Recent University of Cambridge grad Eleanor Surbey, shown here at Mudam, thinks the US could benefit from an overhaul in its voting system.
Photo: Eleanor Surbey
Recent University of Cambridge graduate Eleanor Surbey left the state of Florida when she was just one year old, but she was eager to get her ballot out for the 2020 elections. Delano caught up with the 22-year-old to hear what pressed her to vote.
Since leaving Florida, Eleanor has lived in Argentina, Slovakia and Russia before arriving in Luxembourg in 2010. It might be no surprise that she ended up majoring in modern and medieval languages--technically, “only the modern ones”--since English was her mother tongue and she had gone through the French school system.
She also speaks, to varying degrees Spanish and Russian, the latter having come in useful recently, as she is translating primary sources for an English author working on a non-fiction book on Soviet dissent. Eventually she wants to go into a field to back human rights.
Eleanor didn’t get a graduation ceremony this year, even though “they promised [a graduation ceremony] for next year”, and she’s looking into master’s programmes among other considerations. In 2018, she received her Luxembourg nationality, but she still feels as though she has one foot in the US. And she’s proud of having already sent in her ballot for her voice to be heard among US voters.
Discontent of a generation
“I did vote for Biden, but he wasn’t my first choice,” she admits. “I voted for Bernie [Sanders] in the primaries, which was kind of to be expected from a 22-year-old student living in Europe.”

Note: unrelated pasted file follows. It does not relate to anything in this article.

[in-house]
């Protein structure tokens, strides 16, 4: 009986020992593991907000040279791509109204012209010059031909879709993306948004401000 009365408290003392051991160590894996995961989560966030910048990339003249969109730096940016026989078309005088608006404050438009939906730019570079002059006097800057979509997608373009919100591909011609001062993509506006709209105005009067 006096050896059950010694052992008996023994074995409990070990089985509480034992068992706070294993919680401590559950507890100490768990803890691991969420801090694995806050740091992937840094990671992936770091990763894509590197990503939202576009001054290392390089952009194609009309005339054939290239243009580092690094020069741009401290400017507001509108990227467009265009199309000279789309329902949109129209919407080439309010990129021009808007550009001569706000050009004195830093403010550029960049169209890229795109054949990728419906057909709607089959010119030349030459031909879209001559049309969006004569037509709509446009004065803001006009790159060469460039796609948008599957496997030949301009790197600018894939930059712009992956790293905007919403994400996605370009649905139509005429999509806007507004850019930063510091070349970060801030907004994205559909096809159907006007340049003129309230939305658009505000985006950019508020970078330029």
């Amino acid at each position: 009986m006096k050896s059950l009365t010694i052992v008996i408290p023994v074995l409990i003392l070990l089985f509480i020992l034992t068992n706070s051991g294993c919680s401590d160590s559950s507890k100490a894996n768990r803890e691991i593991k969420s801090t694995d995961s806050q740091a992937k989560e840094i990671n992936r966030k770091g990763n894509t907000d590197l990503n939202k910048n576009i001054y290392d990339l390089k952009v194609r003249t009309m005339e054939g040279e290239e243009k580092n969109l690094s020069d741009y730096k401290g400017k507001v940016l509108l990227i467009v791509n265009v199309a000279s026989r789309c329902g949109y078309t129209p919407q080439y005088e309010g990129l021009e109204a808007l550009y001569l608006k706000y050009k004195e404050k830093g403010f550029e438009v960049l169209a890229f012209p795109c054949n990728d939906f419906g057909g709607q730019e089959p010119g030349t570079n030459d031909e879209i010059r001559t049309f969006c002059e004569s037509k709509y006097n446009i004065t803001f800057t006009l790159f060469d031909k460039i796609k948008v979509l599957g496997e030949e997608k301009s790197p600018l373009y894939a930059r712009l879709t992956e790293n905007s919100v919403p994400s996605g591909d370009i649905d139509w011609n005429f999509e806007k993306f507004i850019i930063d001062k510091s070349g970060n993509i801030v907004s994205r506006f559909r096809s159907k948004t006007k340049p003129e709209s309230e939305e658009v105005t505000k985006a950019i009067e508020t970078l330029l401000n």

She has noticed how some of her friends, however, did not think it was worth figuring out how to vote or submitting their own ballots. “People in my circles are a lot more not going to vote because they hate the whole thing,” she says. “I’m not the biggest Biden fan, but I’ll vote for him and push for change. I think a lot of people are disillusioned.” That’s in part because there’s a feeling of voting for the lesser of two evils, she adds.
While she agrees with her parents on a lot of issues, she also notices stark generational differences, adding that those in her age bracket “grew up with the idea that the US isn’t a great place, post-9/11… it’s weird to be this age. There’s a sense of general discontent, feels like almost every year there’s another economic depression, the last one was just 10 years ago.”
Could voting evolve?
Although her decision to vote was based on a variety of factors, including the way the pandemic has been handled in the US, its healthcare system, racial divisions (including those involving indigenous peoples), she said for her the main stakes in this election are voting rights. How that issue evolves, she says, will determine future elections.
“There’s a lot of voter suppression going on, a lot of gerrymandering, redrawing of lines. It disenfranchises people from voting. There’s also the whole ballot discourse, the closing of polling stations. A lot which makes it difficult in this election could make it more difficult [in future].”
She’d also like to see something other than the two-party system. “It’s not like in France where you can make a new political party and then win, it would be very hard for somebody more left-wing to do that,” she adds. “Democrats tend to push more centrist to appeal to both sides.”
She finds it simpler and the process more trust-worthy when it comes to voting in Luxembourg and suggests the US could even consider a ranked voting system, similar to what is done for the Australian national elections.
“But those are things so engrained in the fabric of the US… Americans see things like the Constitution like it’s written in stone, as if there aren’t amendments to it, and it makes structural change quite difficult.
“In other countries, people do make amendments, can have multiple party system or ways to vote.”
A US Elections Debate event, organised by Paperjam Club and Delano magazine, will take place on 21 October. Register for the event here.